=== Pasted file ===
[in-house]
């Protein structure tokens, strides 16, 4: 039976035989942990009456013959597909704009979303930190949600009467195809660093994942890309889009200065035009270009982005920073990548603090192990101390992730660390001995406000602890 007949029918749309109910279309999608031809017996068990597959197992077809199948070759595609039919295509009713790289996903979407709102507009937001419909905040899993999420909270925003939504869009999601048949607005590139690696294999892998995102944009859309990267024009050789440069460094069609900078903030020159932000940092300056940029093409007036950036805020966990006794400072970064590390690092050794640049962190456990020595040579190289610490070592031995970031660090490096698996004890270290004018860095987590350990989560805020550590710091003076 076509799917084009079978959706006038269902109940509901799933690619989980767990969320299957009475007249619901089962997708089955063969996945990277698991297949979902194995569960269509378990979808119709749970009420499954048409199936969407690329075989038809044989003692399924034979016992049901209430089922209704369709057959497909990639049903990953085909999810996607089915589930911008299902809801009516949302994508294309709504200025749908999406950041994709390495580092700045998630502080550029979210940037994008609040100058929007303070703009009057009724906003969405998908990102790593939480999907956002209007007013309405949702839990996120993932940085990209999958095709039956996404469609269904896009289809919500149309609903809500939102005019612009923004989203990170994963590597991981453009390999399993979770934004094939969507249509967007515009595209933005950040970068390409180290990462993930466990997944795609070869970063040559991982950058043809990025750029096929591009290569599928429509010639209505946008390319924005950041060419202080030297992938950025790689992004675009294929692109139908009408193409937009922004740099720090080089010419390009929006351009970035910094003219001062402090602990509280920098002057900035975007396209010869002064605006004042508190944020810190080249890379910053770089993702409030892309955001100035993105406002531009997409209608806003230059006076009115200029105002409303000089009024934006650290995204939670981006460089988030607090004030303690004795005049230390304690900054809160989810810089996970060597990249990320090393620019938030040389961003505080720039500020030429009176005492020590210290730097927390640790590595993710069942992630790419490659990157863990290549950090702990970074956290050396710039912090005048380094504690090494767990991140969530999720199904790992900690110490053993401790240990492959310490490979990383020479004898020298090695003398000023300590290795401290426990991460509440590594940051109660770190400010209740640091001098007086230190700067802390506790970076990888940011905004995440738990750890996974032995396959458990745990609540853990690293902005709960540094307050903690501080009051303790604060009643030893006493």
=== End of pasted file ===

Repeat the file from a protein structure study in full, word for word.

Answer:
[in-house]
């Protein structure tokens, strides 16, 4: 039976035989942990009456013959597909704009979303930190949600009467195809660093994942890309889009200065035009270009982005920073990548603090192990101390992730660390001995406000602890 007949029918749309109910279309999608031809017996068990597959197992077809199948070759595609039919295509009713790289996903979407709102507009937001419909905040899993999420909270925003939504869009999601048949607005590139690696294999892998995102944009859309990267024009050789440069460094069609900078903030020159932000940092300056940029093409007036950036805020966990006794400072970064590390690092050794640049962190456990020595040579190289610490070592031995970031660090490096698996004890270290004018860095987590350990989560805020550590710091003076 076509799917084009079978959706006038269902109940509901799933690619989980767990969320299957009475007249619901089962997708089955063969996945990277698991297949979902194995569960269509378990979808119709749970009420499954048409199936969407690329075989038809044989003692399924034979016992049901209430089922209704369709057959497909990639049903990953085909999810996607089915589930911008299902809801009516949302994508294309709504200025749908999406950041994709390495580092700045998630502080550029979210940037994008609040100058929007303070703009009057009724906003969405998908990102790593939480999907956002209007007013309405949702839990996120993932940085990209999958095709039956996404469609269904896009289809919500149309609903809500939102005019612009923004989203990170994963590597991981453009390999399993979770934004094939969507249509967007515009595209933005950040970068390409180290990462993930466990997944795609070869970063040559991982950058043809990025750029096929591009290569599928429509010639209505946008390319924005950041060419202080030297992938950025790689992004675009294929692109139908009408193409937009922004740099720090080089010419390009929006351009970035910094003219001062402090602990509280920098002057900035975007396209010869002064605006004042508190944020810190080249890379910053770089993702409030892309955001100035993105406002531009997409209608806003230059006076009115200029105002409303000089009024934006650290995204939670981006460089988030607090004030303690004795005049230390304690900054809160989810810089996970060597990249990320090393620019938030040389961003505080720039500020030429009176005492020590210290730097927390640790590595993710069942992630790419490659990157863990290549950090702990970074956290050396710039912090005048380094504690090494767990991140969530999720199904790992900690110490053993401790240990492959310490490979990383020479004898020298090695003398000023300590290795401290426990991460509440590594940051109660770190400010209740640091001098007086230190700067802390506790970076990888940011905004995440738990750890996974032995396959458990745990609540853990690293902005709960540094307050903690501080009051303790604060009643030893006493």